After our last home group meeting, Kay & I agreed that the group would soon become restless unless it had a clearer vision. I mean, it’s one thing to put out a general call like, “We want to be a micro-church,” but what is God’s call on our specific micro-church for this specific time?
Before leaving for vacation (actually, while riding the train into San Francisco for WWDC), I read Darren’s posts on Holistic Spirituality. I liked the diagram a lot, and the thought of becoming more balanced was appealing. But one problem for me was that the “Action” quadrant lumped together both Justice and Evangelism — and in my experience, groups tend to be strong in one or the other, but not both. Historically, social justice has been done by the “liberal” groups, while evangelism has been done by the “conservative” groups — so it’s easy to say you’re doing the Action thing when you’re really only doing half of it.
So while we were on vacation, I spent a little time praying, asking God for a more specific vision for our group. Then a different model hit me. I’ve been reading, off and on, Devotional Classics edited by Richard Foster. In this book, classic excerpts are grouped into five categories: the prayer-filled life, the virtuous life, the Spirit-empowered life, the compassionate life, and the Word-centered life. These, Foster says, happen to match five great traditions of Christianity: Contemplative, Holiness, Charismatic, Social Justice, and Evangelical.
I drew a circle and divided into 5 slices. Then I began describing different facets of those five slices. Before long, I had something I could look at and say, “I want to become more balanced.” And then I had a specific vision: that everyone in our group would grow spiritually, especially in areas where they lack experience. (When I have more time, I will try to put my circle on this blog.)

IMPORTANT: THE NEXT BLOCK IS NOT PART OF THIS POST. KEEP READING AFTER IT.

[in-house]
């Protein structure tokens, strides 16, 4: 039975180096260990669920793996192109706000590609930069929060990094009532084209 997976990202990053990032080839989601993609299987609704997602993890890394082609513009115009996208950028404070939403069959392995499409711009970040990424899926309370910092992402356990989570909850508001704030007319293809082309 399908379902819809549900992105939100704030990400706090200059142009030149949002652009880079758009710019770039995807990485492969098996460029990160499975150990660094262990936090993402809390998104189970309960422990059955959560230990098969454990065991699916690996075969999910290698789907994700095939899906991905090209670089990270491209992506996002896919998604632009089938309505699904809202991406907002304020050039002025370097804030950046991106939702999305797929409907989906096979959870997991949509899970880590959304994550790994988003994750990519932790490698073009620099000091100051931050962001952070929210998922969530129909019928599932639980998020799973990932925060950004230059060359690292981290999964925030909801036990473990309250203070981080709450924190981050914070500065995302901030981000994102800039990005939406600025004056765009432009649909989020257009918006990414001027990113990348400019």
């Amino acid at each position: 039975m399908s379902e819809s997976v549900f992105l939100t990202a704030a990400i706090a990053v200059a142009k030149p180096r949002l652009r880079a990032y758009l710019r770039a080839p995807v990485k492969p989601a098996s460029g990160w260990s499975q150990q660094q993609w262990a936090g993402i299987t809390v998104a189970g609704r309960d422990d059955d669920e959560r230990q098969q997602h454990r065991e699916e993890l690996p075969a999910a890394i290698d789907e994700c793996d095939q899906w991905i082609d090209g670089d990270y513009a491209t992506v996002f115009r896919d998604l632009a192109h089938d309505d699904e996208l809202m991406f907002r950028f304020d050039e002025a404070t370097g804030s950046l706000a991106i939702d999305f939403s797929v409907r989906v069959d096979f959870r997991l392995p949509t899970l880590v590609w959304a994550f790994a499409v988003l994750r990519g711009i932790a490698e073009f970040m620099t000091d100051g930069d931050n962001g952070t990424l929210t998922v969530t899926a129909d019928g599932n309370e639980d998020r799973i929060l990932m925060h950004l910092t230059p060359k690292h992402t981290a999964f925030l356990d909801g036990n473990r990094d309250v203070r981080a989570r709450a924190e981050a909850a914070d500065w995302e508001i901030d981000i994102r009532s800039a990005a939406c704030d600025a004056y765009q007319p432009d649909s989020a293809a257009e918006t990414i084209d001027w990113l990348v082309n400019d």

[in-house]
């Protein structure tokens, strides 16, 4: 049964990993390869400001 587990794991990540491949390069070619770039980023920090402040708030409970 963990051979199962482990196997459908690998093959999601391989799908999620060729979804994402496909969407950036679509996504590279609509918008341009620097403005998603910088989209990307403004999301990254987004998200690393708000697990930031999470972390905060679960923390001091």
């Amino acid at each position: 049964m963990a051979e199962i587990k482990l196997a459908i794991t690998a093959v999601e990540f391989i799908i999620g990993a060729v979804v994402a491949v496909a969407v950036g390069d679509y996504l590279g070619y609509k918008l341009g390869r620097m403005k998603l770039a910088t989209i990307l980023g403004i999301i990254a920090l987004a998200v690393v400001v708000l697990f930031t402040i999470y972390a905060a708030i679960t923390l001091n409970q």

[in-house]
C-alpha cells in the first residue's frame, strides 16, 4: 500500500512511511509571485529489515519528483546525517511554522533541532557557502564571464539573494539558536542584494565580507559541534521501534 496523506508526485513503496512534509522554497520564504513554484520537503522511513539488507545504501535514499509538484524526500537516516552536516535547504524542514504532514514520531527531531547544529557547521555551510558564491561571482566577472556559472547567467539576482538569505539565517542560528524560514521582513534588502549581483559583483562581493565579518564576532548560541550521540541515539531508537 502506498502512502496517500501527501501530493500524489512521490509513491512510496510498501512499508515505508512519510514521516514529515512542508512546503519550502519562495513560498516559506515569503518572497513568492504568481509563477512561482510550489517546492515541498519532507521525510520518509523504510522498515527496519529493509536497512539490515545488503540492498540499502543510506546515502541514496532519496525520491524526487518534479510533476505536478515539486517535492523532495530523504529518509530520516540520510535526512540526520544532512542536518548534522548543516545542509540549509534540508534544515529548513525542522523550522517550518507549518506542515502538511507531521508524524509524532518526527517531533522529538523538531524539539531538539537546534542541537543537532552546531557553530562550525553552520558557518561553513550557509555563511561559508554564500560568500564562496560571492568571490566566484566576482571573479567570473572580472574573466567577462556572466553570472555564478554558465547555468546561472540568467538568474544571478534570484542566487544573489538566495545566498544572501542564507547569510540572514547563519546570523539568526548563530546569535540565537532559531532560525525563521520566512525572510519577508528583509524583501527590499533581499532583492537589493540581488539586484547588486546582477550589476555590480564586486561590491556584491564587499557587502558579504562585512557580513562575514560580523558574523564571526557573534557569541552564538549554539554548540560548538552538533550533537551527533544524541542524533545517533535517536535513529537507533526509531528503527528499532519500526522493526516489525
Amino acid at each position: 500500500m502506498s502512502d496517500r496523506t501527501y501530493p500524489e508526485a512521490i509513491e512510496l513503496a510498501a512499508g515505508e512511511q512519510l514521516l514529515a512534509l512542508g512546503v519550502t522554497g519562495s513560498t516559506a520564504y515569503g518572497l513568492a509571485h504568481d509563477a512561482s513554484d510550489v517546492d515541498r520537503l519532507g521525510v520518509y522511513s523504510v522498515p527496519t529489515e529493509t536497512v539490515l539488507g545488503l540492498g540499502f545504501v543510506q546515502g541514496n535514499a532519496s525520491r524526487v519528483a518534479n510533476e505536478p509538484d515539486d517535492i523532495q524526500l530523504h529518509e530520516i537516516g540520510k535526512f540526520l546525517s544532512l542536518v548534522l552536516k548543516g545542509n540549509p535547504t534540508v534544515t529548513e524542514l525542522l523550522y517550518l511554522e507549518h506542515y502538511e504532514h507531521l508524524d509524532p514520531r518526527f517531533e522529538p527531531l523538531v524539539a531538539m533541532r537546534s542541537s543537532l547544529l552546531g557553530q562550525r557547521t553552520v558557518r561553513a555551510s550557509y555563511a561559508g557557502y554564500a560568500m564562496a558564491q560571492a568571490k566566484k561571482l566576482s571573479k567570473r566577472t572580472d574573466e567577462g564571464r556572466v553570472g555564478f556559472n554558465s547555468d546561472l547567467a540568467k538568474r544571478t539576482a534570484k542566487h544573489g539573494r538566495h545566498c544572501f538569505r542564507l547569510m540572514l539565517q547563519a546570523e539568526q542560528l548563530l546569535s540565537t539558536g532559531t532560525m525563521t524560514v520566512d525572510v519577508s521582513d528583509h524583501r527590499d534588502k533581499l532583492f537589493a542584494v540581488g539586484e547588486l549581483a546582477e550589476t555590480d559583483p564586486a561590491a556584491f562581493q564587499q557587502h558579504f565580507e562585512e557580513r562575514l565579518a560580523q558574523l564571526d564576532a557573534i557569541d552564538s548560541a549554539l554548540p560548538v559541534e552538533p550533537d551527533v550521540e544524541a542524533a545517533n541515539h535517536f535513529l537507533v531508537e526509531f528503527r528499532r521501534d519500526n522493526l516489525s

Kay warmed up to this idea once we worked through how to present this to the group. The challenge of sharing any vision is to get ownership, to make it theirs. To that end, we read Ephesians 4:11-16 as a group. I asked, “What does it mean to ‘become mature, attaining to the whole measure of the fullness of Christ’?” We began talking about spiritual growth. Getting a large drawing pad, I asked everyone to brainstorm about different areas of spiritual growth. “You can grow in… prayer?” That got the ball rolling.
Once the brainstorming was done, I rearranged the things the group had just said into the 5 areas, pointing out that you might be strong in one area and weak in another. I shared that for me, my greatest lack was in the area of social justice — so in order to grow, I should focus on the place I’m weak. I used the analogy of being strong in your right hand but weak in your left. Suddenly one person said, “I get it: it’s cross-training.” That phrase struck me, especially the double-meaning of “cross”.
So I have redone our home group web site to reflect our new vision. If you go to the “what” page, you will see what we actually put on the drawing pad. Some areas clearly need more fleshing out, but it is my hope that by making it a group process instead of just talking at them blah-blah-blah, the group will come to own the vision as their own.